Three epidemiological studies (observational studies) conducted in Sweden, Germany and Scotland,
all suggesting a possible link between the use of insulin glargine (Lantus) and an increased risk
of cancer compared to human insulin, have been published in Diabetologia.
study from the UK found no association with the insulin analogues and an increased risk of cancer
above that of human insulin. All of these studies, alongside a statement from the European
Association for the Study of Diabetes (EASD), an expert commentary (webcast) and information for
patients, are available on the Diabetologia Web site at http://www.diabetologia-journal.org/cancer.html.
The results of the studies were:
German Cohort Study
Data for this study were
provided from the largest statutory German health insurance fund between Jan 1998 and June 2005 on
127,031 adults receiving first-time insulin therapy for diabetes with an average follow-up of 1.63
years. A positive association between cancer incidence and insulin dose was found for all insulin
types; when adjusted for dose, a dose-dependant increase in cancer risk was found for treatment
with insulin glargine compared with human insulin: HR 1.09 (95% CI 1.00 to 1.19) for daily dose of
10 IU; 1.19 (1.10 to 1.30) for 30 IU; and 1.31 (1.20 to 1.42) for 50 IU.
This study was conducted at request by the EASD and involved a total of 114,841 individuals who
had at least one prescription for insulin dispensed between July and December 2005. The outcome of
interest was the occurrence of a first diagnosis of a primary malignancy, occurring between Jan
2006 and Dec 2007. Individuals using insulin glargine as monotherapy were found to have an
increased risk of breast cancer (RR of 1.99; 95% CI 1.31-3.03) compared to users of other types of
insulin. No statistically significant findings were obtained for other cancer types studied or for
the category "all malignancies".
This study used a
nationwide diabetes clinical database. The subset of patients using insulin glargine alone (n=447)
had a higher incidence of all cancers than those using other insulins only (n=32295) (HR 1.55, 95%
CI 1.01-2.37, p=0.045). These authors to concluded that insulin glargine use was not associated
with an increased risk of all cancers or site-specific cancers in Scotland over a 4 year time frame
based on other findings presented taking into account overall use, for example, use in combination
with other insulins.
This retrospective cohort study involved 62,809
subjects. Patients were divided into groups according to whether they received monotherapy with
metformin, combination therapy with metformin and a sulfonylurea, or insulin. The risk of
progression to any solid tumour for those on basal human insulin alone was not statistically
significantly different compared to those on insulin glargine alone (HR 1.24; 95% CI 0.90 1.70),
although in general those on insulin of any kind were more likely to develop solid cancers than
those on metformin.
The following is our analysis of a possible cause and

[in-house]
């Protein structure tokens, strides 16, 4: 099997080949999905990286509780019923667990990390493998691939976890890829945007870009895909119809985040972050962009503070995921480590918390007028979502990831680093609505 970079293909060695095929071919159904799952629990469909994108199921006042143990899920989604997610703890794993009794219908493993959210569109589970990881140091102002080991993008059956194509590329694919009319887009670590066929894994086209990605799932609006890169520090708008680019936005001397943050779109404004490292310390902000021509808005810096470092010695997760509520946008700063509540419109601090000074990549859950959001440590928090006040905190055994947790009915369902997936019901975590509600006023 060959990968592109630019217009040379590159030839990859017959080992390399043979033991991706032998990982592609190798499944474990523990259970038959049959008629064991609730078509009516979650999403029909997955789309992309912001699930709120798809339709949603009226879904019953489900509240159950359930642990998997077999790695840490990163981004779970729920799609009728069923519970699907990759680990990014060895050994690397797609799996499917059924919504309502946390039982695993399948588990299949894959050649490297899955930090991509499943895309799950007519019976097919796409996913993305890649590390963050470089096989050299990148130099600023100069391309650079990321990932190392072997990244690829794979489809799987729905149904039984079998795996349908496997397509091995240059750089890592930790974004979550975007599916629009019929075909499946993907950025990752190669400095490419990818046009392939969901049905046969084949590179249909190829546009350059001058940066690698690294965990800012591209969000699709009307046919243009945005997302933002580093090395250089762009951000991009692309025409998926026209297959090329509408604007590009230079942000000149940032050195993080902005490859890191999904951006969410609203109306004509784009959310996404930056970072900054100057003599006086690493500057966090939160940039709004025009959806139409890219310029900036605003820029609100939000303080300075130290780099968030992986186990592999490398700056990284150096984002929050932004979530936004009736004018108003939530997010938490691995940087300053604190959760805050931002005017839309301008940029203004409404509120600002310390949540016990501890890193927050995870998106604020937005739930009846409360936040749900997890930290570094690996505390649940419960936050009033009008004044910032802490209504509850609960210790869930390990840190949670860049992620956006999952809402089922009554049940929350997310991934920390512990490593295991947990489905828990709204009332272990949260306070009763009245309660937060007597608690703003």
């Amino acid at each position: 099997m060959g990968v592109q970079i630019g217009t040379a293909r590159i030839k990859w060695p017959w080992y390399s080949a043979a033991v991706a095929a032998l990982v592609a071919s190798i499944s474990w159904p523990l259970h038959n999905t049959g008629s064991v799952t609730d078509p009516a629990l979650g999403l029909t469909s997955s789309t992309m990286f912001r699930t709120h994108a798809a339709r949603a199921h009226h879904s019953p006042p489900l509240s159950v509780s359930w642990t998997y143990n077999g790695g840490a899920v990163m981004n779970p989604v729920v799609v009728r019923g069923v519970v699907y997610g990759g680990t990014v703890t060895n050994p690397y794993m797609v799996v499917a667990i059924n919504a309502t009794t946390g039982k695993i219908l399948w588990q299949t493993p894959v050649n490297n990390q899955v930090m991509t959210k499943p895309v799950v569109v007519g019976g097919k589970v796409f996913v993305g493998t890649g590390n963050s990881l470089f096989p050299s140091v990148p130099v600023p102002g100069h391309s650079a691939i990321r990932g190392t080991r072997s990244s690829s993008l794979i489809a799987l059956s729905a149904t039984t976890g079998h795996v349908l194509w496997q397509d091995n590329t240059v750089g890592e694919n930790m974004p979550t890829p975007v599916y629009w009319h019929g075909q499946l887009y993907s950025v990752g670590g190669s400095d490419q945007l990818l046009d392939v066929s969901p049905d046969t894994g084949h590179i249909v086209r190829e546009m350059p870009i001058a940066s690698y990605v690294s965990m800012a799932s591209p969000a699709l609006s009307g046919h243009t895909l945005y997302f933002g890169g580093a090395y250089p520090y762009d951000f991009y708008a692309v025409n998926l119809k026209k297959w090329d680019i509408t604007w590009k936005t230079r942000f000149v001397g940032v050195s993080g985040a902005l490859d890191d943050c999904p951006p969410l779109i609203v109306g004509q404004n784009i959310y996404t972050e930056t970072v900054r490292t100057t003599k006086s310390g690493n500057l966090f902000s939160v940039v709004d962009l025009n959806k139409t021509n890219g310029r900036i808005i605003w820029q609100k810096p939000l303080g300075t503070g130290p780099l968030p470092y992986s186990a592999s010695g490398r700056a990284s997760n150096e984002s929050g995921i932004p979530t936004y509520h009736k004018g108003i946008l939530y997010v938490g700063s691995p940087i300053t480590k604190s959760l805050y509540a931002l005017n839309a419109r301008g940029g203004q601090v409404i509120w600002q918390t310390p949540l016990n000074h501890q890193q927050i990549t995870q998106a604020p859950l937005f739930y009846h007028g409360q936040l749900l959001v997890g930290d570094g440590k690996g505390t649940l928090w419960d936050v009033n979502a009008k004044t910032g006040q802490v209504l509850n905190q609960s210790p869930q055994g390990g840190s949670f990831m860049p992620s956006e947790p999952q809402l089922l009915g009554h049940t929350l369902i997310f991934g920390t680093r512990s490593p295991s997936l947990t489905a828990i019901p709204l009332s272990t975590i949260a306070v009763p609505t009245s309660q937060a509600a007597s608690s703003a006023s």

effect relationship between the use of insulin glargine and cancer using the Bradford-Hill
Criterion 1 -- Strength of Association
Strength of Association is somewhat
subjective, however, there was an over 3-fold increased risk of breast cancer found in the Swedish
Study. In interpreting this safety data the upper limit of the 95% confidence interval is used to
estimate the worst case scenario.
Criterion 2 - Consistency of the Association
four studies demonstrated an increased risk of some types of cancer, however, not all of these
results were statistically significant.
Criterion 3 - Biologically Plausible Mechanism
There is a possible mechanism for the epidemiological findings, in that insulin is a growth
factor for a number of epithelial tumors in cell culture systems, and hyperinsulinemia also
produces a secondary increase in the availability of IGF-1 (Insulin Like Growth Factor - 1) which
is a known tumour growth factor that is mediated by a reduction in IGF binding protein-1 levels
(IGFBP-1). Changes in the insulin-IGF-1 axis have the potential to support self sufficiency in
growth signals and resistance to apoptosis, and may thus offer an adaptive advantage to cancer foci
struggling to survive in a hostile environment.
Criterion 4 - Dose Response Relationship
The German Cohort Study found a dose dependent (dose response) increase in cancer risk with the
use of insulin glargine.
Human Insulin and Long Acting Insulin Analogues
available science does not support important differences, if any, for the long acting insulin
analogs, including insulin glargine, over human insulin.
It may be argued
that the Bradford Hill Criteria have not been fully met for a clear presumption of causality
between insulin glargine and cancer. Nevertheless, there is sufficient concern about a link to
approach the prescribing and recommendation of this long acting insulin analogue cautiously.
There is no compelling scientific reason that patients concerned about insulin glargine and
cancer cannot successfully use human insulin.
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